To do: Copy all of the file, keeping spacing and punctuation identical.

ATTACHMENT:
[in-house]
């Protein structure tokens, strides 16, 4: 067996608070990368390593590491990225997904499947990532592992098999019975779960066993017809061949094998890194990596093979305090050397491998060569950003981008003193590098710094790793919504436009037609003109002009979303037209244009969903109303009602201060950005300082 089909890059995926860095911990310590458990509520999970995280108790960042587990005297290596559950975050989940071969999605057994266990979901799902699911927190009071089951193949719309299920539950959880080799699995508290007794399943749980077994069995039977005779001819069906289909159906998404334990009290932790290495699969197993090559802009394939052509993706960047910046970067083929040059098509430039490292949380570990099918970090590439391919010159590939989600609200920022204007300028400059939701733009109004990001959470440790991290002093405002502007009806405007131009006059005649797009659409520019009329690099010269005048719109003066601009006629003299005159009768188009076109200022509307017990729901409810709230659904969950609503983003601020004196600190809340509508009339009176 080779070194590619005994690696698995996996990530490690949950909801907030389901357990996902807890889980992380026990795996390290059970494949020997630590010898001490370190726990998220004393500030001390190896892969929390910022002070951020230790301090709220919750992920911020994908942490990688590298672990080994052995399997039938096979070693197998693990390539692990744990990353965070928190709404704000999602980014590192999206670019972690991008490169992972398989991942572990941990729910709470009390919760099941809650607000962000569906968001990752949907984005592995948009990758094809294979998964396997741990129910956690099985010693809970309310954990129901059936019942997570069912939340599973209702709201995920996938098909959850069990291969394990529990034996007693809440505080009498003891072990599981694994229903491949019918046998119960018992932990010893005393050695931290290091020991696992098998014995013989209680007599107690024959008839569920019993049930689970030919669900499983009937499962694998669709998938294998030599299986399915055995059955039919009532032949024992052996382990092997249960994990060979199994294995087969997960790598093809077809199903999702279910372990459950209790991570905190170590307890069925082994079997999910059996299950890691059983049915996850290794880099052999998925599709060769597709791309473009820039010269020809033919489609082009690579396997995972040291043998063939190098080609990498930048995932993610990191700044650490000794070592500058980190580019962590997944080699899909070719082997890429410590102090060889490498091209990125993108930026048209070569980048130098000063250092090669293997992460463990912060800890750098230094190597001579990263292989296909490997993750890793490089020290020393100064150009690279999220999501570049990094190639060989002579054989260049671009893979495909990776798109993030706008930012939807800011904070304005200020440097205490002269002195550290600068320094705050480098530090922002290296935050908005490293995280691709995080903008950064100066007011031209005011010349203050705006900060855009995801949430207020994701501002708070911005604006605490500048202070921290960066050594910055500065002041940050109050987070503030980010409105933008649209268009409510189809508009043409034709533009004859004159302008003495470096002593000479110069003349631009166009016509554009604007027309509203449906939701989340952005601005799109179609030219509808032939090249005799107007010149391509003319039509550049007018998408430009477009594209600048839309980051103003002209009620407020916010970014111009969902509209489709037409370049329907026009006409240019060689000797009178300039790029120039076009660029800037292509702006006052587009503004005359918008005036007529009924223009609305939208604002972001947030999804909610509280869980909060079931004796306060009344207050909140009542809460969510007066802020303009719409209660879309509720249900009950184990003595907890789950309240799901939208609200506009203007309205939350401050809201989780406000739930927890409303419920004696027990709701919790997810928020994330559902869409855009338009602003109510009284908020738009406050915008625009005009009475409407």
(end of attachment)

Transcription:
[in-house]
């Protein structure tokens, strides 16, 4: 067996608070990368390593590491990225997904499947990532592992098999019975779960066993017809061949094998890194990596093979305090050397491998060569950003981008003193590098710094790793919504436009037609003109002009979303037209244009969903109303009602201060950005300082 089909890059995926860095911990310590458990509520999970995280108790960042587990005297290596559950975050989940071969999605057994266990979901799902699911927190009071089951193949719309299920539950959880080799699995508290007794399943749980077994069995039977005779001819069906289909159906998404334990009290932790290495699969197993090559802009394939052509993706960047910046970067083929040059098509430039490292949380570990099918970090590439391919010159590939989600609200920022204007300028400059939701733009109004990001959470440790991290002093405002502007009806405007131009006059005649797009659409520019009329690099010269005048719109003066601009006629003299005159009768188009076109200022509307017990729901409810709230659904969950609503983003601020004196600190809340509508009339009176 080779070194590619005994690696698995996996990530490690949950909801907030389901357990996902807890889980992380026990795996390290059970494949020997630590010898001490370190726990998220004393500030001390190896892969929390910022002070951020230790301090709220919750992920911020994908942490990688590298672990080994052995399997039938096979070693197998693990390539692990744990990353965070928190709404704000999602980014590192999206670019972690991008490169992972398989991942572990941990729910709470009390919760099941809650607000962000569906968001990752949907984005592995948009990758094809294979998964396997741990129910956690099985010693809970309310954990129901059936019942997570069912939340599973209702709201995920996938098909959850069990291969394990529990034996007693809440505080009498003891072990599981694994229903491949019918046998119960018992932990010893005393050695931290290091020991696992098998014995013989209680007599107690024959008839569920019993049930689970030919669900499983009937499962694998669709998938294998030599299986399915055995059955039919009532032949024992052996382990092997249960994990060979199994294995087969997960790598093809077809199903999702279910372990459950209790991570905190170590307890069925082994079997999910059996299950890691059983049915996850290794880099052999998925599709060769597709791309473009820039010269020809033919489609082009690579396997995972040291043998063939190098080609990498930048995932993610990191700044650490000794070592500058980190580019962590997944080699899909070719082997890429410590102090060889490498091209990125993108930026048209070569980048130098000063250092090669293997992460463990912060800890750098230094190597001579990263292989296909490997993750890793490089020290020393100064150009690279999220999501570049990094190639060989002579054989260049671009893979495909990776798109993030706008930012939807800011904070304005200020440097205490002269002195550290600068320094705050480098530090922002290296935050908005490293995280691709995080903008950064100066007011031209005011010349203050705006900060855009995801949430207020994701501002708070911005604006605490500048202070921290960066050594910055500065002041940050109050987070503030980010409105933008649209268009409510189809508009043409034709533009004859004159302008003495470096002593000479110069003349631009166009016509554009604007027309509203449906939701989340952005601005799109179609030219509808032939090249005799107007010149391509003319039509550049007018998408430009477009594209600048839309980051103003002209009620407020916010970014111009969902509209489709037409370049329907026009006409240019060689000797009178300039790029120039076009660029800037292509702006006052587009503004005359918008005036007529009924223009609305939208604002972001947030999804909610509280869980909060079931004796306060009344207050909140009542809460969510007066802020303009719409209660879309509720249900009950184990003595907890789950309240799901939208609200506009203007309205939350401050809201989780406000739930927890409303419920004696027990709701919790997810928020994330559902869409855009338009602003109510009284908020738009406050915008625009005009009475409407």